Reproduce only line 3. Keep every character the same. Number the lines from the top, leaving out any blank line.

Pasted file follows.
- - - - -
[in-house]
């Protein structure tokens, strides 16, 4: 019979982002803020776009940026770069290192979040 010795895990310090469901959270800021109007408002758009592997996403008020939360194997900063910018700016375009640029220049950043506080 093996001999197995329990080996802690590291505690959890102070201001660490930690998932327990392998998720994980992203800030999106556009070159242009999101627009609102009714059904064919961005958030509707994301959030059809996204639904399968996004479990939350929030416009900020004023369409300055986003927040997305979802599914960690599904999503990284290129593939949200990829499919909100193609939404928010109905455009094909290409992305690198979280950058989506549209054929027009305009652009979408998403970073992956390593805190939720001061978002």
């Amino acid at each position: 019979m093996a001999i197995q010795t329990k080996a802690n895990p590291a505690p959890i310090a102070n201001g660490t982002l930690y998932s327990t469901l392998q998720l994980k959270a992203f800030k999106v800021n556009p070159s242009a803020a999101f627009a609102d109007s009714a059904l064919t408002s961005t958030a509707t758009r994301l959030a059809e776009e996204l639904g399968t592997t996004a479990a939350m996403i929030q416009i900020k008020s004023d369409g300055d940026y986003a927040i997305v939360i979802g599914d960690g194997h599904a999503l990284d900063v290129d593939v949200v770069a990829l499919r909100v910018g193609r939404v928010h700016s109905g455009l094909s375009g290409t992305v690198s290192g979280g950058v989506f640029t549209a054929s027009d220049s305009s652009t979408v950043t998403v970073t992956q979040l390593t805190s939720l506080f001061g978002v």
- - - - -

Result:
């Amino acid at each position: 019979m093996a001999i197995q010795t329990k080996a802690n895990p590291a505690p959890i310090a102070n201001g660490t982002l930690y998932s327990t469901l392998q998720l994980k959270a992203f800030k999106v800021n556009p070159s242009a803020a999101f627009a609102d109007s009714a059904l064919t408002s961005t958030a509707t758009r994301l959030a059809e776009e996204l639904g399968t592997t996004a479990a939350m996403i929030q416009i900020k008020s004023d369409g300055d940026y986003a927040i997305v939360i979802g599914d960690g194997h599904a999503l990284d900063v290129d593939v949200v770069a990829l499919r909100v910018g193609r939404v928010h700016s109905g455009l094909s375009g290409t992305v690198s290192g979280g950058v989506f640029t549209a054929s027009d220049s305009s652009t979408v950043t998403v970073t992956q979040l390593t805190s939720l506080f001061g978002v």